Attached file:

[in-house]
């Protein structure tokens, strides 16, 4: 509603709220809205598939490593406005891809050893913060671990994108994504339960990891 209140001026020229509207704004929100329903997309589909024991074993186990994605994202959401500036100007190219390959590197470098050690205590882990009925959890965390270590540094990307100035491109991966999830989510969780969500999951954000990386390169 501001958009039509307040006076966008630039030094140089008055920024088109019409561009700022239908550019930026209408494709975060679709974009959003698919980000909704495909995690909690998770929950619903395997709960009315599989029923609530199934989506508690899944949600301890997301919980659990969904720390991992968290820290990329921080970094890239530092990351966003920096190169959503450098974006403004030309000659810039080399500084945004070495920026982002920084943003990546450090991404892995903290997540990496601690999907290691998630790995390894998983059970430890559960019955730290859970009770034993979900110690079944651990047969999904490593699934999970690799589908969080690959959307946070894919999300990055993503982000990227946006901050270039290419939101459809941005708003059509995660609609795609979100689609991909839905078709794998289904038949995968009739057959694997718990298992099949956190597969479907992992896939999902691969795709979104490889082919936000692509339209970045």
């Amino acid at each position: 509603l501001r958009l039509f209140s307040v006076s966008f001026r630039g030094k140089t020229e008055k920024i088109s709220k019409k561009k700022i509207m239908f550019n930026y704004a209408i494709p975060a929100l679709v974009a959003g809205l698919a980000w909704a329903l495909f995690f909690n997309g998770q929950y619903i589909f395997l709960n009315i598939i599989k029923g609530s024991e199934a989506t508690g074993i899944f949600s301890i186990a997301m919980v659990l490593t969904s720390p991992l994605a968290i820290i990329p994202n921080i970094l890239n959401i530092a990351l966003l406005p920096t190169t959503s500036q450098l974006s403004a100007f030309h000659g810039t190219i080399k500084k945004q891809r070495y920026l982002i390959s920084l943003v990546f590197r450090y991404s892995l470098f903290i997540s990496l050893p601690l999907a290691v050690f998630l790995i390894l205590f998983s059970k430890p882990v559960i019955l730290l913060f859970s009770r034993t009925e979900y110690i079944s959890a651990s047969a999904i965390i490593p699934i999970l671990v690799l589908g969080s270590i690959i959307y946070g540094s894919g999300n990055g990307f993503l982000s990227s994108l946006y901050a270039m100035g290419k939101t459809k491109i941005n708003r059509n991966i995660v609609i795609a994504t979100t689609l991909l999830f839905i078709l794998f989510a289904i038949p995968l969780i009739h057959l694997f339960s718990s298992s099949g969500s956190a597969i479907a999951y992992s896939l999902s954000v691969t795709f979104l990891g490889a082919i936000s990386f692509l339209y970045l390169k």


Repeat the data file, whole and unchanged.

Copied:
[in-house]
């Protein structure tokens, strides 16, 4: 509603709220809205598939490593406005891809050893913060671990994108994504339960990891 209140001026020229509207704004929100329903997309589909024991074993186990994605994202959401500036100007190219390959590197470098050690205590882990009925959890965390270590540094990307100035491109991966999830989510969780969500999951954000990386390169 501001958009039509307040006076966008630039030094140089008055920024088109019409561009700022239908550019930026209408494709975060679709974009959003698919980000909704495909995690909690998770929950619903395997709960009315599989029923609530199934989506508690899944949600301890997301919980659990969904720390991992968290820290990329921080970094890239530092990351966003920096190169959503450098974006403004030309000659810039080399500084945004070495920026982002920084943003990546450090991404892995903290997540990496601690999907290691998630790995390894998983059970430890559960019955730290859970009770034993979900110690079944651990047969999904490593699934999970690799589908969080690959959307946070894919999300990055993503982000990227946006901050270039290419939101459809941005708003059509995660609609795609979100689609991909839905078709794998289904038949995968009739057959694997718990298992099949956190597969479907992992896939999902691969795709979104490889082919936000692509339209970045």
């Amino acid at each position: 509603l501001r958009l039509f209140s307040v006076s966008f001026r630039g030094k140089t020229e008055k920024i088109s709220k019409k561009k700022i509207m239908f550019n930026y704004a209408i494709p975060a929100l679709v974009a959003g809205l698919a980000w909704a329903l495909f995690f909690n997309g998770q929950y619903i589909f395997l709960n009315i598939i599989k029923g609530s024991e199934a989506t508690g074993i899944f949600s301890i186990a997301m919980v659990l490593t969904s720390p991992l994605a968290i820290i990329p994202n921080i970094l890239n959401i530092a990351l966003l406005p920096t190169t959503s500036q450098l974006s403004a100007f030309h000659g810039t190219i080399k500084k945004q891809r070495y920026l982002i390959s920084l943003v990546f590197r450090y991404s892995l470098f903290i997540s990496l050893p601690l999907a290691v050690f998630l790995i390894l205590f998983s059970k430890p882990v559960i019955l730290l913060f859970s009770r034993t009925e979900y110690i079944s959890a651990s047969a999904i965390i490593p699934i999970l671990v690799l589908g969080s270590i690959i959307y946070g540094s894919g999300n990055g990307f993503l982000s990227s994108l946006y901050a270039m100035g290419k939101t459809k491109i941005n708003r059509n991966i995660v609609i795609a994504t979100t689609l991909l999830f839905i078709l794998f989510a289904i038949p995968l969780i009739h057959l694997f339960s718990s298992s099949g969500s956190a597969i479907a999951y992992s896939l999902s954000v691969t795709f979104l990891g490889a082919i936000s990386f692509l339209y970045l390169k």